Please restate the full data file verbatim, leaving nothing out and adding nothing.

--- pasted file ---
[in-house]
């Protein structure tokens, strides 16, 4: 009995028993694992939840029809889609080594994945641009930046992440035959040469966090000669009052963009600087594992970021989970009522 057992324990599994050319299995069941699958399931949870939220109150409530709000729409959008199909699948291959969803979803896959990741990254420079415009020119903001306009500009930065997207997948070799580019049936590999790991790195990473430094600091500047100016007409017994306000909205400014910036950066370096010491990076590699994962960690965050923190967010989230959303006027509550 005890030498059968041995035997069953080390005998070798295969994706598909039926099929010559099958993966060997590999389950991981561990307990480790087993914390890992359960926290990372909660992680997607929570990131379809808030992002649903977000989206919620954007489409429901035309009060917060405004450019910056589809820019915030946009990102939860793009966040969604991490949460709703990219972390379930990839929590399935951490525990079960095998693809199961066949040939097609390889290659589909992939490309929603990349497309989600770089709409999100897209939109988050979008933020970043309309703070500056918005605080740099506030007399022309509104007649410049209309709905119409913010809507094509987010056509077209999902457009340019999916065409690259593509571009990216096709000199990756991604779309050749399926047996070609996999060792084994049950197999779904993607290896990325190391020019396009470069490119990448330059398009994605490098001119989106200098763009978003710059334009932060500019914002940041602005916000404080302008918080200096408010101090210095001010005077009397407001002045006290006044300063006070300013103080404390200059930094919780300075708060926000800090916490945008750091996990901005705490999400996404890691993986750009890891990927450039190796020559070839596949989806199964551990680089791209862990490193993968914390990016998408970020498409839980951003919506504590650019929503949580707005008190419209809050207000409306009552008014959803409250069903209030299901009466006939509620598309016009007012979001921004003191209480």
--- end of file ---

[in-house]
């Protein structure tokens, strides 16, 4: 009995028993694992939840029809889609080594994945641009930046992440035959040469966090000669009052963009600087594992970021989970009522 057992324990599994050319299995069941699958399931949870939220109150409530709000729409959008199909699948291959969803979803896959990741990254420079415009020119903001306009500009930065997207997948070799580019049936590999790991790195990473430094600091500047100016007409017994306000909205400014910036950066370096010491990076590699994962960690965050923190967010989230959303006027509550 005890030498059968041995035997069953080390005998070798295969994706598909039926099929010559099958993966060997590999389950991981561990307990480790087993914390890992359960926290990372909660992680997607929570990131379809808030992002649903977000989206919620954007489409429901035309009060917060405004450019910056589809820019915030946009990102939860793009966040969604991490949460709703990219972390379930990839929590399935951490525990079960095998693809199961066949040939097609390889290659589909992939490309929603990349497309989600770089709409999100897209939109988050979008933020970043309309703070500056918005605080740099506030007399022309509104007649410049209309709905119409913010809507094509987010056509077209999902457009340019999916065409690259593509571009990216096709000199990756991604779309050749399926047996070609996999060792084994049950197999779904993607290896990325190391020019396009470069490119990448330059398009994605490098001119989106200098763009978003710059334009932060500019914002940041602005916000404080302008918080200096408010101090210095001010005077009397407001002045006290006044300063006070300013103080404390200059930094919780300075708060926000800090916490945008750091996990901005705490999400996404890691993986750009890891990927450039190796020559070839596949989806199964551990680089791209862990490193993968914390990016998408970020498409839980951003919506504590650019929503949580707005008190419209809050207000409306009552008014959803409250069903209030299901009466006939509620598309016009007012979001921004003191209480």